gilia


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gilia:

see phloxphlox,
common name for plants of the genus Phlox and for members of the Polemoniaceae, a family of herbs (and some shrubs and vines) found chiefly in the W United States.
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The native community was left intact with the exception that all naturally occurring Gilia was removed from the blocks.
Gilia capitata capitata is common on the dry rocky slopes of central and northern California's Coast Range.
Although the issue of "overcompensation" in scarlet gilia remains contentious (Belsky 1986, Bergelson and Crawley 1992a, b, Belsky et al.
Now you move through long meadows full of birdsong and bright flowers: gilia, asters, red-and-yellow columbine, red owl's clover, blue flax, lavender daisics.
caudata, and Ambrosia psilostachya), or a taproot (Chrysopsis villosa, Artemisia campestris, and Gilia pinnatifida) is further evidence of surface-water shortage (Table 2).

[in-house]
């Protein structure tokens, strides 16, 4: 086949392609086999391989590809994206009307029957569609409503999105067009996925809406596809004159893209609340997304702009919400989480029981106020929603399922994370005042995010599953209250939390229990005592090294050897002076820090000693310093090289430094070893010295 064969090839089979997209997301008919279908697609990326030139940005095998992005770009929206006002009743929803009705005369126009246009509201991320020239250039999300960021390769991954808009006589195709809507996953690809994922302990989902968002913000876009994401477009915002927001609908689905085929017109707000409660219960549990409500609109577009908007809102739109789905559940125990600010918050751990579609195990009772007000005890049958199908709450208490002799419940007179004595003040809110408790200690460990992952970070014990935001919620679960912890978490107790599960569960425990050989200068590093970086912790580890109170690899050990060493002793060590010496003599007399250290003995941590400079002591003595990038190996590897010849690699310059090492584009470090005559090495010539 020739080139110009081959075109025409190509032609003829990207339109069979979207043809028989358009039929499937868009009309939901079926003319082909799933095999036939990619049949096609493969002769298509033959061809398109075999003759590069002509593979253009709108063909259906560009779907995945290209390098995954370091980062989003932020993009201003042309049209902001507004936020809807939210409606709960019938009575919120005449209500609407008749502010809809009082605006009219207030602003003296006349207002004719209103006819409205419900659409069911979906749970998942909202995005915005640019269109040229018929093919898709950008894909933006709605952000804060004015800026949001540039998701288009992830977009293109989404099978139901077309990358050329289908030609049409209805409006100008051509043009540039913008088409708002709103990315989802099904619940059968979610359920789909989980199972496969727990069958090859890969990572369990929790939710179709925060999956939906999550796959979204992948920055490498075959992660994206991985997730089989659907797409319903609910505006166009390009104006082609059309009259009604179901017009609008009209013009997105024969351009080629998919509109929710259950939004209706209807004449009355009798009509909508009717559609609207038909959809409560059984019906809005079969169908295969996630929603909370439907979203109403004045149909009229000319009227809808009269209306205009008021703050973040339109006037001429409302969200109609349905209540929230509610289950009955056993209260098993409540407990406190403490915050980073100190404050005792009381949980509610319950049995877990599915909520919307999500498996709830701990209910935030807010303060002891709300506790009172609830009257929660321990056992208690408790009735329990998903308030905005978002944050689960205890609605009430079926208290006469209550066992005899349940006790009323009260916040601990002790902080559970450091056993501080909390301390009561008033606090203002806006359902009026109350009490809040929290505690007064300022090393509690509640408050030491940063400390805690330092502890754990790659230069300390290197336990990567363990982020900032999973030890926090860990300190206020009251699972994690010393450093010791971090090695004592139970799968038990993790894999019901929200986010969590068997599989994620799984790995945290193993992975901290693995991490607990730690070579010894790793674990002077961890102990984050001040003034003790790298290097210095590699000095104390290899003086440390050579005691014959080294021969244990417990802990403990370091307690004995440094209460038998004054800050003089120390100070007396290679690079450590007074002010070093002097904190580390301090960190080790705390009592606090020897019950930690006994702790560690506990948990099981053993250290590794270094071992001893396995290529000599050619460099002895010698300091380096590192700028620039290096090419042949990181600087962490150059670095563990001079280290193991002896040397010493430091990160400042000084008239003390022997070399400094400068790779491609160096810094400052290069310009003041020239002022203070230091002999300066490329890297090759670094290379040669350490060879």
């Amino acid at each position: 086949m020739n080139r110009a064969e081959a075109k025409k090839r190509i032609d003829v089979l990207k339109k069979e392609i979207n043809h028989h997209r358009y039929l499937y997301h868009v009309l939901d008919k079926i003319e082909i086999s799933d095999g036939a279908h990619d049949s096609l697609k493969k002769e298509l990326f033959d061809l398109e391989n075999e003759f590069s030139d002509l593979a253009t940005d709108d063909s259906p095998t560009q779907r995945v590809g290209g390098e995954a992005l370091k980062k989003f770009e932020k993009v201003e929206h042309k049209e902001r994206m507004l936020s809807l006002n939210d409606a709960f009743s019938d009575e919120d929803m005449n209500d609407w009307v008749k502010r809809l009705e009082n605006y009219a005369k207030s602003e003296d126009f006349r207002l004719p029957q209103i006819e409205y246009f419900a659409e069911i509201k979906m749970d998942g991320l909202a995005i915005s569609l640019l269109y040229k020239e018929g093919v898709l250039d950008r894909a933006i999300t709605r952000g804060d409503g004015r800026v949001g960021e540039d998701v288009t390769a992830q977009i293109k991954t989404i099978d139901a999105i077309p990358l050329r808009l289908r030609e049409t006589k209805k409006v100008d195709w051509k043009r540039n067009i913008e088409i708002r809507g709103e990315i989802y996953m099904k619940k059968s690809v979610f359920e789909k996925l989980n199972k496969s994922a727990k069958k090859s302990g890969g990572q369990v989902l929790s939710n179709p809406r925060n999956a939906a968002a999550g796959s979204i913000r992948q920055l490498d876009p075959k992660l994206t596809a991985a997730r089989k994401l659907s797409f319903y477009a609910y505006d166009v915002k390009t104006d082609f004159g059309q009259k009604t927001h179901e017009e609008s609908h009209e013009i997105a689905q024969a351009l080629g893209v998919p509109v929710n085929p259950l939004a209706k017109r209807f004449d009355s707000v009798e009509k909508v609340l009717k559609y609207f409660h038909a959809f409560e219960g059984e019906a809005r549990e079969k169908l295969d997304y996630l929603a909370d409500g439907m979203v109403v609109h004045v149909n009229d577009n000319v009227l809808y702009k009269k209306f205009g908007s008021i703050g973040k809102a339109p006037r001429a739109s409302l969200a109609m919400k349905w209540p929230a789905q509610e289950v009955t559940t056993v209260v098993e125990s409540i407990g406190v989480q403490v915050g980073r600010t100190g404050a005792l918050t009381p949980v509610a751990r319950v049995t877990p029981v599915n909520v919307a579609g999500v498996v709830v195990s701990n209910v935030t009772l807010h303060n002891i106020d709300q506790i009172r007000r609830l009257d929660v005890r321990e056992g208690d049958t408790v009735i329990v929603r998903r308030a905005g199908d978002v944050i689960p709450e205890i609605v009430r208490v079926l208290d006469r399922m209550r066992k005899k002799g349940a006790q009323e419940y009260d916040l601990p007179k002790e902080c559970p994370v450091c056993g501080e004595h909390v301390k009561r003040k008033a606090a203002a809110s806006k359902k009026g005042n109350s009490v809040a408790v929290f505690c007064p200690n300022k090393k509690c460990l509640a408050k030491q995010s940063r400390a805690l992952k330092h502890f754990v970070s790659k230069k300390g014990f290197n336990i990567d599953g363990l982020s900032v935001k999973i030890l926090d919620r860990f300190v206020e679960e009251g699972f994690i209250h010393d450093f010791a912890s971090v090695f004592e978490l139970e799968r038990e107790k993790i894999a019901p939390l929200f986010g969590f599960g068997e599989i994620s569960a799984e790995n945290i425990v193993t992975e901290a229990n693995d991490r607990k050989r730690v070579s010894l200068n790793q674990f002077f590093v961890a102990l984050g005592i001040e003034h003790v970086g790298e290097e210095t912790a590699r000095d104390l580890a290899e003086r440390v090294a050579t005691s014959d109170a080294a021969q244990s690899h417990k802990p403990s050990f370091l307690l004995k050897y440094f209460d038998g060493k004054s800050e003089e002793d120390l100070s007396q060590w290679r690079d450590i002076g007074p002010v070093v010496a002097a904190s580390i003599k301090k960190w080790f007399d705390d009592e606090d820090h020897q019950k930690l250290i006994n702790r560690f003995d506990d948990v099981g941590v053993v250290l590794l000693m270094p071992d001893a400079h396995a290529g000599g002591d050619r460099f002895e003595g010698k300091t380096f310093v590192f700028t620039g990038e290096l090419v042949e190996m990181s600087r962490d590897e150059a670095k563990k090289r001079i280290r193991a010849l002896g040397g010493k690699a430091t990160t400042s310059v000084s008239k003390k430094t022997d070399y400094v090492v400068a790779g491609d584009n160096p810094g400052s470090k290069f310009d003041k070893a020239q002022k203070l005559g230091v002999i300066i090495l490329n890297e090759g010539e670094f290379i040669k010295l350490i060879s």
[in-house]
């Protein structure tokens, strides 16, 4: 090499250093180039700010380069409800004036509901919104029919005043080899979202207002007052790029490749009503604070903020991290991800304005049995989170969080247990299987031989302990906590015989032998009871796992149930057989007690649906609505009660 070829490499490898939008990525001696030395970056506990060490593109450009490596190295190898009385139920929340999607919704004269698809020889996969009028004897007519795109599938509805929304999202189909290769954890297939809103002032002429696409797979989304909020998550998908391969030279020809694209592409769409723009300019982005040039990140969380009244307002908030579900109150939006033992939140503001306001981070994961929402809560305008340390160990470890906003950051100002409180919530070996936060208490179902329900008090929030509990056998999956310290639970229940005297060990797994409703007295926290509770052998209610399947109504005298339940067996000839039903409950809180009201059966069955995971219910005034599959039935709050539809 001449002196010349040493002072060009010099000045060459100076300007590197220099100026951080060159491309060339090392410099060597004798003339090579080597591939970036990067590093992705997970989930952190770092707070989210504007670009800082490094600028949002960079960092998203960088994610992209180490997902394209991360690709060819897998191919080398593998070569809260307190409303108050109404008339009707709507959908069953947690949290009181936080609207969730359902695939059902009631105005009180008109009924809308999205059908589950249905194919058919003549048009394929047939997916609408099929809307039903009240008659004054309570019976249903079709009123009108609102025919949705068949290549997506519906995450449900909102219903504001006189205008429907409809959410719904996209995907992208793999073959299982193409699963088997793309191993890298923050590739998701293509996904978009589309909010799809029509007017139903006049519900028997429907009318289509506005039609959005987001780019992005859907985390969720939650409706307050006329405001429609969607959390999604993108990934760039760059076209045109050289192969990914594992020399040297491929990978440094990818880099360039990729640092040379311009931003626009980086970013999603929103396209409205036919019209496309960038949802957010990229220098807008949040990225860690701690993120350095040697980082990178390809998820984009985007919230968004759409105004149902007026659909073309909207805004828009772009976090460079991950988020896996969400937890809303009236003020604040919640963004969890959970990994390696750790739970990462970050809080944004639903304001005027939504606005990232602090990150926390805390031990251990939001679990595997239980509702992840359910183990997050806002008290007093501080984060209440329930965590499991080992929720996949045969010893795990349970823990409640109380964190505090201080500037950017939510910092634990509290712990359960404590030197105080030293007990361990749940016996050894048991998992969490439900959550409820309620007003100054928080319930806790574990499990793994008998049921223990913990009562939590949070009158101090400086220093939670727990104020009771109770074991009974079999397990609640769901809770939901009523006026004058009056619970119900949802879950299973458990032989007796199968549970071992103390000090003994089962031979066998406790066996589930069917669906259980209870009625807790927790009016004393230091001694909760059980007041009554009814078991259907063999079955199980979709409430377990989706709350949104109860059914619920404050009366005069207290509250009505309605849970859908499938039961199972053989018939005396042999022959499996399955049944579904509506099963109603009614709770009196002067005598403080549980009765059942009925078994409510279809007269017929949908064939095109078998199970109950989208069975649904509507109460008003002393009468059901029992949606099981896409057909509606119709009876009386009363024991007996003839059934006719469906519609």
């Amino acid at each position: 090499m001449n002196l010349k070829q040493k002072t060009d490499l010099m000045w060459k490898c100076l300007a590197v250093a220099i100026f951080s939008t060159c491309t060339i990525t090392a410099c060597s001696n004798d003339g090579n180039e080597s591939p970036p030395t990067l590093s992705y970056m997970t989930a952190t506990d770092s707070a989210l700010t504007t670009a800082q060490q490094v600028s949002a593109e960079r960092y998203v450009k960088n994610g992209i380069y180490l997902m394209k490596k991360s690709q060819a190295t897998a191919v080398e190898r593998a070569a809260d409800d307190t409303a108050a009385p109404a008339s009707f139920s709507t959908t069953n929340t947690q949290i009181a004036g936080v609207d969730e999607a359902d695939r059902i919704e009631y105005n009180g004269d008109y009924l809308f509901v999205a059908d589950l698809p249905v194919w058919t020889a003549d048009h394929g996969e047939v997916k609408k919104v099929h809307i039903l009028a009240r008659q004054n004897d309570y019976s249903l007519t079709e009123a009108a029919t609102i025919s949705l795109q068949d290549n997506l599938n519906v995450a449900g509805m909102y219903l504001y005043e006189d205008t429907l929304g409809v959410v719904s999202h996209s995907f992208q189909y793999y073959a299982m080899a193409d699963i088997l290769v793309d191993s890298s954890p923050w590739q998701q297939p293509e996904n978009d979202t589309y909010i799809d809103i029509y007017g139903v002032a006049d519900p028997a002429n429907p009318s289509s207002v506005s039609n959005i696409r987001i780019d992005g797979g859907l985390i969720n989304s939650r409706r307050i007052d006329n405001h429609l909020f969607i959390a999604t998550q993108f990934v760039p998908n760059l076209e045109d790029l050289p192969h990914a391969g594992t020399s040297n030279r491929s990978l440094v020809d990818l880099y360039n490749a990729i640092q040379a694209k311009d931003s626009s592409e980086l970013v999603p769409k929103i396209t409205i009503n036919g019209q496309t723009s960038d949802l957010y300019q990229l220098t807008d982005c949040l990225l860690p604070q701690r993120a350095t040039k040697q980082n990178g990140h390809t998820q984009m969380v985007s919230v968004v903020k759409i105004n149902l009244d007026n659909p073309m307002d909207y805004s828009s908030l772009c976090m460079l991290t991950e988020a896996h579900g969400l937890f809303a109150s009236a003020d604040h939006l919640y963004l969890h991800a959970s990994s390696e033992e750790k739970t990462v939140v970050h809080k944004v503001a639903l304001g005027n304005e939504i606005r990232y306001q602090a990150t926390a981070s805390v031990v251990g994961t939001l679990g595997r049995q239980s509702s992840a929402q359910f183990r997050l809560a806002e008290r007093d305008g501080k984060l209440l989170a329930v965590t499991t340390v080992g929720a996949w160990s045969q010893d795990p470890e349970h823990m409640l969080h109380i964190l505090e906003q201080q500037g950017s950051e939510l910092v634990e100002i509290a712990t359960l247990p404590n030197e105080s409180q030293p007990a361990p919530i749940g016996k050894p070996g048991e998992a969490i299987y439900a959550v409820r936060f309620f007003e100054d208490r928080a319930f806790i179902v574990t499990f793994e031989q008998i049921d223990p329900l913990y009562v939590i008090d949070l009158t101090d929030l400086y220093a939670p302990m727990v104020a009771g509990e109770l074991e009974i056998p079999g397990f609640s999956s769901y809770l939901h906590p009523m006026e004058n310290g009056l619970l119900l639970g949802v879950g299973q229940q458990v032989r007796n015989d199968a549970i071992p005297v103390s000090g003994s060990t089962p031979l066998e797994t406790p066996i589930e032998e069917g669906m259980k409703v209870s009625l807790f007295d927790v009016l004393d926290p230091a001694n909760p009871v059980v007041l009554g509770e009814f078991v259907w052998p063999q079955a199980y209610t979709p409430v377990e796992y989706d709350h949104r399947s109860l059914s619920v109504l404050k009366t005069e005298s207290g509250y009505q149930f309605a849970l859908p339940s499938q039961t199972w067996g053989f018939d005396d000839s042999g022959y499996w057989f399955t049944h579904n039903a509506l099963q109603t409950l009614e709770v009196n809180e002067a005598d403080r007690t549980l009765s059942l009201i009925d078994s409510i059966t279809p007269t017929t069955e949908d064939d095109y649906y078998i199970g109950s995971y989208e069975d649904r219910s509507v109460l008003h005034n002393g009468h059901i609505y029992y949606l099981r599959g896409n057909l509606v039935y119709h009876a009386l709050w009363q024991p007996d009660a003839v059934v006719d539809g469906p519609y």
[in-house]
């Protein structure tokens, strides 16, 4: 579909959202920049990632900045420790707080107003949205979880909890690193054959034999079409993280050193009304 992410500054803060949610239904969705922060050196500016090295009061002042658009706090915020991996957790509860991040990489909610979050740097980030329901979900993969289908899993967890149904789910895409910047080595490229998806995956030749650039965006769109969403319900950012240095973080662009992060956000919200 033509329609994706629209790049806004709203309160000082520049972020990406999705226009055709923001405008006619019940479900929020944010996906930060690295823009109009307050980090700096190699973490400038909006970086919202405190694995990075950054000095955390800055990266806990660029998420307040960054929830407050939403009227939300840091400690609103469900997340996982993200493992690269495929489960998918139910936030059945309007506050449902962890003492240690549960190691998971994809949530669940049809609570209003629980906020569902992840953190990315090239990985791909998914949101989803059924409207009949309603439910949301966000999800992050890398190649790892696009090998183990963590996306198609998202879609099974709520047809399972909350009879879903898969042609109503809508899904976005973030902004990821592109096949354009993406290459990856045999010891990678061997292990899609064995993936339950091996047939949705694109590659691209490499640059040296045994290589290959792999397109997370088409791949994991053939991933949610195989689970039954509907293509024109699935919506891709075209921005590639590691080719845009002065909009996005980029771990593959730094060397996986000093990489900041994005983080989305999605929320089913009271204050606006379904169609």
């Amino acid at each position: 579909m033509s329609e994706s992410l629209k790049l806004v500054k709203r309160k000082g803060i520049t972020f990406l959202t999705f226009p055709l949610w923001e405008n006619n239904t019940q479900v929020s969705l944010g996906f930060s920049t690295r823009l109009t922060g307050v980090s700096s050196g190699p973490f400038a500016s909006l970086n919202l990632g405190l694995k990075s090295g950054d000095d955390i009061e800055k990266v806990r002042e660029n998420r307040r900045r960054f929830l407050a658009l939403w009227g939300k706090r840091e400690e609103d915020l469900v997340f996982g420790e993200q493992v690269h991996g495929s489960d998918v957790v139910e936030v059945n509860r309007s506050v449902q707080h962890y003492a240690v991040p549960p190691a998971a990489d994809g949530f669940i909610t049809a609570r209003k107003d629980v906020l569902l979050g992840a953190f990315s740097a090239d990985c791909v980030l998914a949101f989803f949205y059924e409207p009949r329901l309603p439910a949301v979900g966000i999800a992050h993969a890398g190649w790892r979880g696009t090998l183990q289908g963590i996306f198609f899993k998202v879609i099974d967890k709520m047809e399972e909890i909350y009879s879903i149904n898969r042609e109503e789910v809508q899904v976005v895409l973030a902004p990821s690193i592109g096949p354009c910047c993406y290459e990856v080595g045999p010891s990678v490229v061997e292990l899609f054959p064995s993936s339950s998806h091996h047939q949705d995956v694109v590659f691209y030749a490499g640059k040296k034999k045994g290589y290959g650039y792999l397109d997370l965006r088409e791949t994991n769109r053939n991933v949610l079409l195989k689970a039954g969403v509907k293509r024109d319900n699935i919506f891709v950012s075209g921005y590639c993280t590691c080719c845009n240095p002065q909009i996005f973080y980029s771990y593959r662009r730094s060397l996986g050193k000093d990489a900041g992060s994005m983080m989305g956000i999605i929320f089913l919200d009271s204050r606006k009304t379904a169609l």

Aside from the pools, Yahi's attractions include a remarkable number of brodiaea species-plus lupines, clarkias, foothill and ftying-pan poppies, Chinese houses, bird's-eye gilia, shooting stars, delphinium, lomatium, and tarweed, as well as buttercup, monkey flower, and linanthus species.
The Amsinckia populations studied here, which have moderate to very high self-fertilization rates, thus conform to the pattern and can be contrasted, for example, with a highly outcrossing population of the annual Gilia achilleifolia, in which survival inbreeding depression greatly exceeded that in seed production (Schoen 1983).
Our intent here is to explore these issues, using as our example of morphology the width of the flower corolla tube in scarlet gilia, lpomopsis aggregata (Polemoniaceae).
A nature trail dawdles along its shore, and at the right time (usually mid- to late July), you'll see wildflowers that range from scarlet gilia to bluebells to yellow coneflowers.
You might want to bone up on wildflowers, for with any luck you see lots of them this month: gilia, goldfields, hound's tongue, johnny jump-up, lupine, owl's clover.
We compiled inbreeding depression estimates from plant studies that compared the performance of progeny derived from self- and cross-fertilization (selfed and outcrossed progeny, hereafter) in the greenhouse or common garden or, for some species in which greenhouse estimates were unavailable (e.g., Chamaecrista fasciculata and Gilia achilleifolia), the field site from which the parents were collected.
For populations of Gilia achilleifolia, Schoen (1982b) observed a significant correlation between outcrossing rate and protandry but not herkogamy.